[Resource Topic] 2003/083: A Forward-Secure Public-Key Encryption Scheme

Welcome to the resource topic for 2003/083

A Forward-Secure Public-Key Encryption Scheme

Authors: Ran Canetti, Shai Halevi, Jonathan Katz


Cryptographic computations are often carried out on insecure devices
for which the threat of key exposure represents a serious and
realistic concern. In an effort to mitigate the damage caused by
exposure of secret keys stored on such devices, the paradigm of
\emph{forward security} was introduced. In a forward-secure scheme,
secret keys are updated at regular periods of time; exposure of the
secret key corresponding to a given time period does not enable an
adversary to ``break’’ the scheme (in the appropriate sense) for
any \emph{prior} time period. A number of constructions of
forward-secure digital signature schemes, key-exchange protocols,
and symmetric-key schemes are known.

We present the first non-trivial constructions of (non-interactive)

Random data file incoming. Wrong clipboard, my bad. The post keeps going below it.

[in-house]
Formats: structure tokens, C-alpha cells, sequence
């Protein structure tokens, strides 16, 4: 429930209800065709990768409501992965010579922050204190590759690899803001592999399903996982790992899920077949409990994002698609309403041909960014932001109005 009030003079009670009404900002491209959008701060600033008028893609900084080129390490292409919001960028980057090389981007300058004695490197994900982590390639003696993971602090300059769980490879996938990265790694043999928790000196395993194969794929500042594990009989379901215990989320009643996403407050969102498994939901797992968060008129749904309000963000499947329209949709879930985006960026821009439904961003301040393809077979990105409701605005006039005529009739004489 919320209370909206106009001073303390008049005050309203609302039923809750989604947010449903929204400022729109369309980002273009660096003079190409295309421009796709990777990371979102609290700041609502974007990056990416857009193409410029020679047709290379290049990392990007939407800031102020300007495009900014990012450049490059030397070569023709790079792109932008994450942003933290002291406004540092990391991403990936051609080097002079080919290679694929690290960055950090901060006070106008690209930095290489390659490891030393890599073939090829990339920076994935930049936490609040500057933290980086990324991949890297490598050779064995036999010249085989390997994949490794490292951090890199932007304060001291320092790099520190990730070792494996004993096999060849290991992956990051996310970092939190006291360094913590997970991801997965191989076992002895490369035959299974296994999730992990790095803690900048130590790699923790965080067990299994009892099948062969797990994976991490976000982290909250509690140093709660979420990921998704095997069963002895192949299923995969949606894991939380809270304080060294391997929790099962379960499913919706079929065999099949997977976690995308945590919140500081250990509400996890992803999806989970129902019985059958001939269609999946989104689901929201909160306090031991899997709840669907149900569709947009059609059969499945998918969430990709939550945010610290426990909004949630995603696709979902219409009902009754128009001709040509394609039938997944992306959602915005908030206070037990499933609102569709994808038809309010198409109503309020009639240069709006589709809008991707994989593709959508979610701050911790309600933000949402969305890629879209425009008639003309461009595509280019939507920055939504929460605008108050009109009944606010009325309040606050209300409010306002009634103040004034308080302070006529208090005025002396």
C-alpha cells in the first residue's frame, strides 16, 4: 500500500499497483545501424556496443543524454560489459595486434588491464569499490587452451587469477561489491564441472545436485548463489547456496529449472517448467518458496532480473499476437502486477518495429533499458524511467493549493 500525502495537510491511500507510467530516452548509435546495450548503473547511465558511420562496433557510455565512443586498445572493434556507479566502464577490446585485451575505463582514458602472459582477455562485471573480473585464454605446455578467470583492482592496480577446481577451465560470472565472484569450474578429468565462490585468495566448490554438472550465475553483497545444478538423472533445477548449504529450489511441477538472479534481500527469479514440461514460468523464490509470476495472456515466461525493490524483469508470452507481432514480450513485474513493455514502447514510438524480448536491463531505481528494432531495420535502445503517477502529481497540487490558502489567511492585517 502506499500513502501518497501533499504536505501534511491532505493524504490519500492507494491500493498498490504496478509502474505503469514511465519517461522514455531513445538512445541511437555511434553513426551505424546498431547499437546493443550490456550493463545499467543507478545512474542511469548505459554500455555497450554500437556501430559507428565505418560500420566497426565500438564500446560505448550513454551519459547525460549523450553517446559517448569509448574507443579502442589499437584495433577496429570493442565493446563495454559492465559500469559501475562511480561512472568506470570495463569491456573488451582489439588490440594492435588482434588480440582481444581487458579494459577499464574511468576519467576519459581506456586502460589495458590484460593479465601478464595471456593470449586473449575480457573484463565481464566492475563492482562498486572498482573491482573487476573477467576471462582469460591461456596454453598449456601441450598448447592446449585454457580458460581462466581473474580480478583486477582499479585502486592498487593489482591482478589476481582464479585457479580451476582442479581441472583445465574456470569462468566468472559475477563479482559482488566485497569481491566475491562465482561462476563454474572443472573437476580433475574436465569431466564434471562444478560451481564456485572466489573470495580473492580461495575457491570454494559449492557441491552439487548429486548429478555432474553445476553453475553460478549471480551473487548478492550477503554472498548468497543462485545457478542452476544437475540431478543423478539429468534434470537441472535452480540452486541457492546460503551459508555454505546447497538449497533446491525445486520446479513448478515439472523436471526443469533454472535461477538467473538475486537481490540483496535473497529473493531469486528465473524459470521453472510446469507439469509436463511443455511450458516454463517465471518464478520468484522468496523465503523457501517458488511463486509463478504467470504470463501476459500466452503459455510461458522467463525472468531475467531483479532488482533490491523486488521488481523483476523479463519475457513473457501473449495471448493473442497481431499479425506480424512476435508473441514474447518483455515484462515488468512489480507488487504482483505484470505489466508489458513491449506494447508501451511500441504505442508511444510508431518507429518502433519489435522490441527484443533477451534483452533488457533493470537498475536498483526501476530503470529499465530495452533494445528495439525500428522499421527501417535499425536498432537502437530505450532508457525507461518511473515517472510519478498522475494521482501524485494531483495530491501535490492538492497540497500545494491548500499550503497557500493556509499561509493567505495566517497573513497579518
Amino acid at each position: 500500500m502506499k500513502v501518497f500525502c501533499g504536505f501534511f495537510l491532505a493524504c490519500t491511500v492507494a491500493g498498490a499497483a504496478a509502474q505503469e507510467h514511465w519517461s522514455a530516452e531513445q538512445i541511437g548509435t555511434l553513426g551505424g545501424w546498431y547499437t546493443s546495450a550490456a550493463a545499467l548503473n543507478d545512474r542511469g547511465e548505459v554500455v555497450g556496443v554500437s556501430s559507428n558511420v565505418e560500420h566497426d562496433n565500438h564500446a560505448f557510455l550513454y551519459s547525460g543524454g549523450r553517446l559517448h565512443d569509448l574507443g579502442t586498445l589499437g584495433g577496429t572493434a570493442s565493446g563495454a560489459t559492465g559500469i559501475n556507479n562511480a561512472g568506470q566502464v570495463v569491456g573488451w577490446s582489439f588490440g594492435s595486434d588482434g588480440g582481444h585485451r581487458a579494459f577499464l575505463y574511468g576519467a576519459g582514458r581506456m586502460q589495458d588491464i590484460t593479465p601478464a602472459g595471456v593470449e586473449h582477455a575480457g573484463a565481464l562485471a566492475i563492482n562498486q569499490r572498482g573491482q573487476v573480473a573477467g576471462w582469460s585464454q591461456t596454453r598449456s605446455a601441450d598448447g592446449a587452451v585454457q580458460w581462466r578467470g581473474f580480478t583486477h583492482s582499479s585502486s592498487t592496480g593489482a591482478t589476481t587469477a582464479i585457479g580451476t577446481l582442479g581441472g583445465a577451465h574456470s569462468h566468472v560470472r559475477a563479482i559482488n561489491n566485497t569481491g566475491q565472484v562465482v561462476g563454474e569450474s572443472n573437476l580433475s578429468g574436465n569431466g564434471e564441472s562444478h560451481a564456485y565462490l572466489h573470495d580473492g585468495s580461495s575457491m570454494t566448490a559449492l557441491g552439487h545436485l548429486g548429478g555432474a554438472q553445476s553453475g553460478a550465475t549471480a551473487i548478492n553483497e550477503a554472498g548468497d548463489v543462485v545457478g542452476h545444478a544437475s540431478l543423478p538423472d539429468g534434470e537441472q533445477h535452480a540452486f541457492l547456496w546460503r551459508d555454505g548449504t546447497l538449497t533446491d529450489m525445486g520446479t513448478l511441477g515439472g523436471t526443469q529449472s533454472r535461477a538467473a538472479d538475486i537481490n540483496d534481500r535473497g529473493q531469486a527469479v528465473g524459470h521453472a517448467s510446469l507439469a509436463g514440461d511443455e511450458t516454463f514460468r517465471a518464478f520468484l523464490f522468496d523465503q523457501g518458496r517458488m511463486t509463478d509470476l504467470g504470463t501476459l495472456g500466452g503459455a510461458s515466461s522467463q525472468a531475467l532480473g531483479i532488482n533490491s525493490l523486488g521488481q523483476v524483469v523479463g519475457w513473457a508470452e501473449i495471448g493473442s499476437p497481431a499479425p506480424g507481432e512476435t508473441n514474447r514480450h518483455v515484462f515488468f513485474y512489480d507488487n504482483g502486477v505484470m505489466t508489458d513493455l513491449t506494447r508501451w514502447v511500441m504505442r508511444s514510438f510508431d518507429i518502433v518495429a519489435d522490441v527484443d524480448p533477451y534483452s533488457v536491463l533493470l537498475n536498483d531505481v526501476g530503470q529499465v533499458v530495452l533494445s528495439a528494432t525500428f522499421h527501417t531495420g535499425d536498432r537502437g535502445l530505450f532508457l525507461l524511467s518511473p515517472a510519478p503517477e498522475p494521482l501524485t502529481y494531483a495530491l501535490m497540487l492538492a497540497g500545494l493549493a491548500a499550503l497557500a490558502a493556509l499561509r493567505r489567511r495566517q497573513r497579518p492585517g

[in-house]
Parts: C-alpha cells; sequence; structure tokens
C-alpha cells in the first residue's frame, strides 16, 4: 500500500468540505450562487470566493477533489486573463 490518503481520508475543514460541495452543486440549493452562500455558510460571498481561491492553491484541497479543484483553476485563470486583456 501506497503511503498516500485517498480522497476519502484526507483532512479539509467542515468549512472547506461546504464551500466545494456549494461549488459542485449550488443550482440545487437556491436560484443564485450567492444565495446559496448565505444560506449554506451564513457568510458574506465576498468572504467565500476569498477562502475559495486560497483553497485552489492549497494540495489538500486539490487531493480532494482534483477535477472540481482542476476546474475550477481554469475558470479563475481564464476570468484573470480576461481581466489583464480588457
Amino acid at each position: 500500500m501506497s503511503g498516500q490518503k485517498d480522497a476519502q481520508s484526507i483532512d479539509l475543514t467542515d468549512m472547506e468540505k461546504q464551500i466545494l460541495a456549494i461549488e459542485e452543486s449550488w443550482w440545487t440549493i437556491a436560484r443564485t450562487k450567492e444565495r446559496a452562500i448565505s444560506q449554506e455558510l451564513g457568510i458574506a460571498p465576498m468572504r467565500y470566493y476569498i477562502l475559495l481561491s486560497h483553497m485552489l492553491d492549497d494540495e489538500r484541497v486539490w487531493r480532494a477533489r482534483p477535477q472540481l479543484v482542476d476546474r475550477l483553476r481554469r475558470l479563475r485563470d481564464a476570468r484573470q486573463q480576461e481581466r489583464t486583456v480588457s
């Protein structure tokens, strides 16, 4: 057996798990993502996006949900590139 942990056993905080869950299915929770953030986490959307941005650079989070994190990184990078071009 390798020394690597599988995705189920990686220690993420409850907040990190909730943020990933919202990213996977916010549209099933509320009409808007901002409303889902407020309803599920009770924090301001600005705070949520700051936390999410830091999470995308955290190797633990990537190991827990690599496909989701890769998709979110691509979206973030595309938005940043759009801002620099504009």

forward-secure public-key encryption schemes. Our main construction
achieves security against chosen-plaintext attacks under the decisional
bilinear Diffie-Hellman assumption in the standard model. This
scheme is practical, and all parameters grow at most logarithmically
with the total number of time periods. We also give a slightly more
efficient scheme in the random oracle model. Both our schemes can be
extended to achieve security against chosen-ciphertext attacks and to
support an unbounded number of time periods.

Toward our goal, we introduce the notion of \emph{binary tree
encryption} and show how to construct a binary tree encryption scheme
in the standard model. This new primitive may be of independent
interest. In particular, we use it to construct the first known example
of a (hierarchical) identity-based encryption scheme that is secure
in the standard model. (Here, however, the notion of security we
achieve is slightly weaker than what is achieved in some previous constructions
in the random oracle model.)

ePrint: https://eprint.iacr.org/2003/083

See all topics related to this paper.

Feel free to post resources that are related to this paper below.

Example resources include: implementations, explanation materials, talks, slides, links to previous discussions on other websites.

For more information, see the rules for Resource Topics .